Monday, August 19, 2013

The trouble with normal...

A Brazilian man held for nine hours at Heathrow under anti-terrorism legislation, Vodafone's elaborate and dodgy-tasting tax affairs and police involvement in the blacklisting of workers in the construction industry. These stories don't seem to have much in common, except that they comprised the front page of this morning's Guardian.

But I wonder if they don't reveal something slightly unpleasant about the world we are allowing to be made for us. These three stories are all about the operations of 'the elite state', the unhealthy alliance of powerful corporations, wealthy individuals and governments with over zealous and rather too un-regulated security operations.

The Brazilian man is the partner of Glen Greenwald, the reporter who has revealed the extent of the NSA/GCHQ web of snooping into the live of tens of millions of ordinary citizens; Vodafone is the beneficiary of billions of pounds worth of government contracts despite its tax affairs being more labyrinthine than a Dan Brown plot; and the blacklisting of construction workers shouldn't be happening at all but when the same murky police units that were seeking to smear the Lawrence family in the 90s are involved in gathering 'intelligence' on trades unionists, then the rat smell becomes ovverpowering.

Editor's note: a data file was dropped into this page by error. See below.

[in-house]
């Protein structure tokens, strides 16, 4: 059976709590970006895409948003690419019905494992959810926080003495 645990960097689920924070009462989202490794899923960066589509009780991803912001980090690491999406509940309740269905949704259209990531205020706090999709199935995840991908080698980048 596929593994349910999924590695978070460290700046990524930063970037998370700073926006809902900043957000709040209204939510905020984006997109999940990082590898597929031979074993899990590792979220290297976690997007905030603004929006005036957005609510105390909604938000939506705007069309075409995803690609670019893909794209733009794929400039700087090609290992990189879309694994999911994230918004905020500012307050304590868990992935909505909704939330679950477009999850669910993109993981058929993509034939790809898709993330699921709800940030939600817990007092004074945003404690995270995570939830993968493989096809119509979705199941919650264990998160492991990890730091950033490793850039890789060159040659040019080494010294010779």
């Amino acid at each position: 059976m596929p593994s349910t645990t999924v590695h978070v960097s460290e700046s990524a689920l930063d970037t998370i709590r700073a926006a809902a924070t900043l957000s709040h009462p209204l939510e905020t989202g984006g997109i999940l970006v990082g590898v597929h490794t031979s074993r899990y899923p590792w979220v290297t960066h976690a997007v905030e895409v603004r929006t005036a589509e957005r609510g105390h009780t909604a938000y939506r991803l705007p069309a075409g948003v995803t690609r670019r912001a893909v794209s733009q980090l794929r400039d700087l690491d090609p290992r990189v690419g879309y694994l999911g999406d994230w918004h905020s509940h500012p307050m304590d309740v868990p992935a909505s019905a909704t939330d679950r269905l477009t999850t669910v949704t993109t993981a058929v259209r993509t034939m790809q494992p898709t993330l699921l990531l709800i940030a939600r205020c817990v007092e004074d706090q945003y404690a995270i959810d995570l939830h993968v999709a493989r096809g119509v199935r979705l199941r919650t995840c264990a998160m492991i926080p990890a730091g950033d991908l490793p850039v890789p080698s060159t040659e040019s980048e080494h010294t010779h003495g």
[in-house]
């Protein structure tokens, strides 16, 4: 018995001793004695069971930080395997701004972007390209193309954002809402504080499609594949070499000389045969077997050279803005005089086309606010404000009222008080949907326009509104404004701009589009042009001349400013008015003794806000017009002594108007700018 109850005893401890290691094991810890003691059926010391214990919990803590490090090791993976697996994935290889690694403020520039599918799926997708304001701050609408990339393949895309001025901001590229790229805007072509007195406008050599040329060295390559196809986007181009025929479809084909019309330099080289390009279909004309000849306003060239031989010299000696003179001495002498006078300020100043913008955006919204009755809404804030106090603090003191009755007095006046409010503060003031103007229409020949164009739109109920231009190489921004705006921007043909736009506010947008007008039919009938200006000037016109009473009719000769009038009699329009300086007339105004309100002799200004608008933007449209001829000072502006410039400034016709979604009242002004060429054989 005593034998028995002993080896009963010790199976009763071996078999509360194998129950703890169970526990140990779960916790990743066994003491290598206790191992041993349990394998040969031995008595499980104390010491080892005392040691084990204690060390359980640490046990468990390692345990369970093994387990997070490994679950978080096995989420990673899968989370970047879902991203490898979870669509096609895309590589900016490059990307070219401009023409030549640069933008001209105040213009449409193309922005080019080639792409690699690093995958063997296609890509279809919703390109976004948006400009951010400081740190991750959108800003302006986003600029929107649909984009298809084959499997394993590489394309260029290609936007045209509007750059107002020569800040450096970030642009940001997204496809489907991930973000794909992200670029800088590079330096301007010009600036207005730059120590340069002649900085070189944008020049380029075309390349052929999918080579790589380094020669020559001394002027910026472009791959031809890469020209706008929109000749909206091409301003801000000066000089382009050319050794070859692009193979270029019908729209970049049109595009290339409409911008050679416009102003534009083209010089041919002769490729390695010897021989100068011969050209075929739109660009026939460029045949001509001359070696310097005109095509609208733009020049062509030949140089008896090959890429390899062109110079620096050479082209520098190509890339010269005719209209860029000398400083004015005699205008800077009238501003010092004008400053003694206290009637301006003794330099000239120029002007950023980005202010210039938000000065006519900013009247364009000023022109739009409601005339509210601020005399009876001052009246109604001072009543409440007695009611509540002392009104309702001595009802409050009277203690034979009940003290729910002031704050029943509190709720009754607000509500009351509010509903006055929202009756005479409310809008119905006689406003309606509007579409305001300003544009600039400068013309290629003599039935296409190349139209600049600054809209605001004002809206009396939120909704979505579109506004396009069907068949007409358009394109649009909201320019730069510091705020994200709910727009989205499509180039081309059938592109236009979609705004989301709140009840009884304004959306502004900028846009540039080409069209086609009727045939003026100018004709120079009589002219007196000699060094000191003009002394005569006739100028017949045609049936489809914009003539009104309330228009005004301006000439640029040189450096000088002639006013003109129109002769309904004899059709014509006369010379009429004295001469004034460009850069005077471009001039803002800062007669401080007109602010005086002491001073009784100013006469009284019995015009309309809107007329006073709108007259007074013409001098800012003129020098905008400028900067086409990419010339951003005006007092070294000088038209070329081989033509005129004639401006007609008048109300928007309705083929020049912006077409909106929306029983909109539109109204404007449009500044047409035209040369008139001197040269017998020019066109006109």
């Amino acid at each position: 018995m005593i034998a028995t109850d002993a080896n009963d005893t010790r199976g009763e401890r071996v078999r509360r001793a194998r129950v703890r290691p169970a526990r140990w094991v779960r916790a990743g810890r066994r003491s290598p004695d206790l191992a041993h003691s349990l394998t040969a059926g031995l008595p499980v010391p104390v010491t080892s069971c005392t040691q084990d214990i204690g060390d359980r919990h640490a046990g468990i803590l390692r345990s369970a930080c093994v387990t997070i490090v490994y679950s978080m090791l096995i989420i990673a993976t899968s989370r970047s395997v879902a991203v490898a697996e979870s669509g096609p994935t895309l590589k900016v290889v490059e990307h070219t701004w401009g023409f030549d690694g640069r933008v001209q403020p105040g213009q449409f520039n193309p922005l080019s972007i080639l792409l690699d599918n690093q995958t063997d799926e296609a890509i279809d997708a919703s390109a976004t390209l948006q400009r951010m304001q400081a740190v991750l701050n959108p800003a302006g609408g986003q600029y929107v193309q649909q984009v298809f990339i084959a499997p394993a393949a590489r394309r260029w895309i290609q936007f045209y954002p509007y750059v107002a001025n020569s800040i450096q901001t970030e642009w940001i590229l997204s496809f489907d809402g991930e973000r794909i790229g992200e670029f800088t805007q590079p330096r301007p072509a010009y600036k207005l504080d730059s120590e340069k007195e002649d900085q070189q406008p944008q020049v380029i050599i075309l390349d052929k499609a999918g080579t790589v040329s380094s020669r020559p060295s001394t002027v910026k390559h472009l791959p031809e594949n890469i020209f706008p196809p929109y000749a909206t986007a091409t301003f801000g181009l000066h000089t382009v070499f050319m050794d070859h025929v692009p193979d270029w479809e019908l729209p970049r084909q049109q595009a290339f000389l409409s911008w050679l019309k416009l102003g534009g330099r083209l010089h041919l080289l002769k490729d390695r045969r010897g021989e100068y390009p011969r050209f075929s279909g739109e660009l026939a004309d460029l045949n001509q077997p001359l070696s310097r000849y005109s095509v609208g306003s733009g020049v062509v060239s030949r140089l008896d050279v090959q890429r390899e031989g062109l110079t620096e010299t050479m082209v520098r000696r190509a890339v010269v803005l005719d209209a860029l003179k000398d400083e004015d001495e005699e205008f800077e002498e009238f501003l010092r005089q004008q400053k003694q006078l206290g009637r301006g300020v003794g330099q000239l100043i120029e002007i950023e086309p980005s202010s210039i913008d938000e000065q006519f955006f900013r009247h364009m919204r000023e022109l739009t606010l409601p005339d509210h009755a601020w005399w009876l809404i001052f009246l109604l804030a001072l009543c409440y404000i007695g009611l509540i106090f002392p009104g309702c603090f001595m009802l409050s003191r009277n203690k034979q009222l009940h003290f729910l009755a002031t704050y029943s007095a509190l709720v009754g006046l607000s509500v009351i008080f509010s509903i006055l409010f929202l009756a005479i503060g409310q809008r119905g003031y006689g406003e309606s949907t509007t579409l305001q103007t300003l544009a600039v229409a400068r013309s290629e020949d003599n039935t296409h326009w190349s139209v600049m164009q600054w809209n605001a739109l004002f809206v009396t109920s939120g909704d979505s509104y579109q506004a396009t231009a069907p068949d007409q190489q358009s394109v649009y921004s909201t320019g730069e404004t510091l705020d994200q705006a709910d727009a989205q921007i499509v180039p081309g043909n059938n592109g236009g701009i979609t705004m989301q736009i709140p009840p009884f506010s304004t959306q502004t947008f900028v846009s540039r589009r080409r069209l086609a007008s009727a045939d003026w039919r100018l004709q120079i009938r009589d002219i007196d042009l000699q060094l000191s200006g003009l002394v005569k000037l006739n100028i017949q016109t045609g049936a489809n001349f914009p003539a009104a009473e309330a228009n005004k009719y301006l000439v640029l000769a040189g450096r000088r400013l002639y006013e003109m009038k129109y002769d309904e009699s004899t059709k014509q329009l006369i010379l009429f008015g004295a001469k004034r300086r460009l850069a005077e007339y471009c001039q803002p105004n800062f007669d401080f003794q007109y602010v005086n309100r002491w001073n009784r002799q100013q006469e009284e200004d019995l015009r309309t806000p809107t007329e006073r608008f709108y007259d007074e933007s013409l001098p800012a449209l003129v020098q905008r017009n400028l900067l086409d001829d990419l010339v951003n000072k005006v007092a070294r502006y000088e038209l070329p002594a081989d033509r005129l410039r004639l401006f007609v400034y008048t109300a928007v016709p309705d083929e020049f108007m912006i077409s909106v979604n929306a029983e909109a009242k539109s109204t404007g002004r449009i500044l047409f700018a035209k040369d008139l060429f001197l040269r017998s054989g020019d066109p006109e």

I'm not a conspiracy fan. I think Lee Harvey Oswald shot JFK, that we did land on the moon and that Princess Diana died in a car crash. I tend to think governments are incapable of organising a piss-up in a brewery. But I think I can spot the politics of fear and greed at work. And this morning's front pages were full of it. Bruce Cockburn nailed it in his 1980 song The Trouble with Normal:

Strikes across the frontier and strikes for higher wage
Planet lurches to the right as ideologies engage
Suddenly it's repression, moratorium on rights
What did they think the politics of panic would invite?
Person in the street shrugs -- "Security comes first"
But the trouble with normal is it always gets worse

Callous men in business costume speak computerese
Play pinball with the Third World trying to keep it on its knees
Their single crop starvation plans put sugar in your tea
And the local Third World's kept on reservations you don't see
"It'll all go back to normal if we put our nation first"
But the trouble with normal is it always gets worse

Fashionable fascism dominates the scene
When ends don't meet it's easier to justify the means
Tenants get the dregs and landlords get the cream
As the grinding devolution of the democratic dream
Brings us men in gas masks dancing while the shells burst
The trouble with normal is it always gets worse


Anonymous said...

Interesting - but I wonder how much these three stories appearing on the same front page tells us about the Guardian's take on the world rather than a particular deterioration in 'normality' in the UK?

simon said...

Sad if you think those stories are a description of 'normal'